Donkey Voting Part 2

I had given donkey voting an exhaustive treatment here, but Mark Anthony Sammut brought it back to light in this video. His argument for the presence of Donkey voting is essentially the lack of a uniform distribution of MP’s surnames across all the letters of the alphabet (given there are 30 Maltese letters, and 67 seats, you would expect each letter to have 2.2 seats).

This distribution would make sense if surnames are evenly distributed across the alphabet… but it almost certainly isn’t. However, Sammut’s post did get my attention at a perhaps more elegant way to look at donkey voting by:

  1. Establish the distribution of Maltese surnames across the alphabet.
  2. Establish the distribution of surnames in parliament.
  3. Compare both!

Finding data for 1 was difficult, so I relented and spent a few hours of the weekend trawling a few popular social network pages and manually copying and pasting the occurrence of surnames into excel. In theory, it should approximate the distribution of surnames in the general population.

For 2 I used the John C. Lane/UoM Parliamentary Election Dataset filtered for the years 1986-2013 also introduced in the previous donkey voting post.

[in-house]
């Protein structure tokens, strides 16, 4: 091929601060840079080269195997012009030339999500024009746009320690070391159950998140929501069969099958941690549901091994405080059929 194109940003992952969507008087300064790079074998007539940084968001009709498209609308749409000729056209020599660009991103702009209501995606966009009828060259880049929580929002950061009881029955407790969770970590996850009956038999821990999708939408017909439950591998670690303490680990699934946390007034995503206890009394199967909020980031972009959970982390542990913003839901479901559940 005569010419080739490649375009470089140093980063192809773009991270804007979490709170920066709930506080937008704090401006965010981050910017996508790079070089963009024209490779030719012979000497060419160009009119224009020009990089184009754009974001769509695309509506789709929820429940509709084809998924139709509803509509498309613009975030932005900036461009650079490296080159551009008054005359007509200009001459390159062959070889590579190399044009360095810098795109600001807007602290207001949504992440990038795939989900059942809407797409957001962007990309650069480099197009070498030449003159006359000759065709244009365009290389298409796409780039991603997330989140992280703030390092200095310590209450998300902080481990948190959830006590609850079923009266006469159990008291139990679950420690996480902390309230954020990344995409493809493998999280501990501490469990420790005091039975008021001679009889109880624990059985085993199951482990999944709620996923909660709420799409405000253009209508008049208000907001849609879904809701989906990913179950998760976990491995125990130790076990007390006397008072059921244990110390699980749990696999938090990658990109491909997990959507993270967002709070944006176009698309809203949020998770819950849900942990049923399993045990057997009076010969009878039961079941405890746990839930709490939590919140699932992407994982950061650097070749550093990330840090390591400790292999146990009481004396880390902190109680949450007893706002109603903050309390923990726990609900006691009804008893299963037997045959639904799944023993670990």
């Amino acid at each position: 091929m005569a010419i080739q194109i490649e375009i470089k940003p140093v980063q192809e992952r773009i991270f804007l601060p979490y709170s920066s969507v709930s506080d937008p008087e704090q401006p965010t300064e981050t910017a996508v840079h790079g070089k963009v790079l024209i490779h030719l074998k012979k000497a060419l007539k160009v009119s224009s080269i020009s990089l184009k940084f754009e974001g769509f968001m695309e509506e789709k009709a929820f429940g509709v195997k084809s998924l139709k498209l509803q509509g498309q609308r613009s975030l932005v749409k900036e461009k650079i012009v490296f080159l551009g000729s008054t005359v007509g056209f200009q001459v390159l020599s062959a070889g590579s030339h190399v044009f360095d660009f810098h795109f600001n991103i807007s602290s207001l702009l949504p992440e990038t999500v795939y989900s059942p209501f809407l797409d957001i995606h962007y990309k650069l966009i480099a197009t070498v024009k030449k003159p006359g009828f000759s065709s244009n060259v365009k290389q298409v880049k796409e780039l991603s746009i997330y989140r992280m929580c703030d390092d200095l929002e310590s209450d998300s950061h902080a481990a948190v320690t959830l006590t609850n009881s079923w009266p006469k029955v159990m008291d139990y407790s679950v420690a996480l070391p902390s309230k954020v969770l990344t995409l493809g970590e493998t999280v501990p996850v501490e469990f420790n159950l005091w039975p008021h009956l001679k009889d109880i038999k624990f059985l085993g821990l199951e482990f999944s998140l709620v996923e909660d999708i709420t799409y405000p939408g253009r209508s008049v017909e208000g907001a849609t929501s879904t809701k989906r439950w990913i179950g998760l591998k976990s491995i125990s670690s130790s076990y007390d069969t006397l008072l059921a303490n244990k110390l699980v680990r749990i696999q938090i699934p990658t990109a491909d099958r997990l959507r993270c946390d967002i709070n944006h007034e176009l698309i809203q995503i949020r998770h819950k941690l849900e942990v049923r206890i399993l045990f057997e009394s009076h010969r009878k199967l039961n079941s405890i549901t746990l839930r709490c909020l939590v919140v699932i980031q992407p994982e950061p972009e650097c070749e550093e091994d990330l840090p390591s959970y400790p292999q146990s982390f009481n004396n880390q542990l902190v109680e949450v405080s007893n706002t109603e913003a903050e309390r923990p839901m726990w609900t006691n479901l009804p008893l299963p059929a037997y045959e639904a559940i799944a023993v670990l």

What Surnames in Parliament are over/under-represented vs. the Population?

By subtracting the proportion of say Abelas in the general population (3%) from Abelas in Parliament (1.1% of all members) we can deduce that Abelas are under-represented. In the same vein, a negative difference (0.5% of the population are Camilleris, vs 2.7% in Parliament) would show that Camilleri is overrepresented in Parliament.

Here’s how the surnames of MP’s across 2013-1986 stacked up:

While the above graph shows pretty clearly that some surnames are over represented or under represented irrespective of the initial letter, it’s still only counting those who made it to Parliament (i.e. endured the supposed bias).

We can go one step further. I extracted the initial letter from the surname and counted the proportion of people with those surnames as a percentage to all surnames observed.

If the donkey vote hypothesis is correct, letters where the red Parliamentary dot is above the black population line would be in the first few positions. But the letters that are overrepresented span the alphabet (B, F, G, M, P, R), A is nearly equivalent to the prevalence in the population, and C is actually underrepresented in Parliament compared to the general population.

Conclusion: Déjà vu

Donkey voting seems to be another item in that assorted list of “common facts” that never stands up to scrutiny. Was someone elected to Parliament because of his surname order? Probably. But that doesn’t mean it’s a systemic problem. Donkey voting by defenition starts to take effect after the first few deliberate choices, and in districts where 2-3 MP’s on each party ballot get elected, blaming it for not getting elected is splitting at hairs.